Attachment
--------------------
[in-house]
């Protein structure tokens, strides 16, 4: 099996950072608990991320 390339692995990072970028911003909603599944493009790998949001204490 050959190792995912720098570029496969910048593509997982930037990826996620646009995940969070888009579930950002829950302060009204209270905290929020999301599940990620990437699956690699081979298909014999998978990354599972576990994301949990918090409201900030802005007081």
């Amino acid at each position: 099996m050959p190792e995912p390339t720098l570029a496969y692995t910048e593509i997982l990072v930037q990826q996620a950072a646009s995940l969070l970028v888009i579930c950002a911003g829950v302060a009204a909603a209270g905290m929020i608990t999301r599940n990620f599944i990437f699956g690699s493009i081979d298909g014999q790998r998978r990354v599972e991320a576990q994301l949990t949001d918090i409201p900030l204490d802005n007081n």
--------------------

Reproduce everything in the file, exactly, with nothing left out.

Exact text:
[in-house]
């Protein structure tokens, strides 16, 4: 099996950072608990991320 390339692995990072970028911003909603599944493009790998949001204490 050959190792995912720098570029496969910048593509997982930037990826996620646009995940969070888009579930950002829950302060009204209270905290929020999301599940990620990437699956690699081979298909014999998978990354599972576990994301949990918090409201900030802005007081």
């Amino acid at each position: 099996m050959p190792e995912p390339t720098l570029a496969y692995t910048e593509i997982l990072v930037q990826q996620a950072a646009s995940l969070l970028v888009i579930c950002a911003g829950v302060a009204a909603a209270g905290m929020i608990t999301r599940n990620f599944i990437f699956g690699s493009i081979d298909g014999q790998r998978r990354v599972e991320a576990q994301l949990t949001d918090i409201p900030l204490d802005n007081n």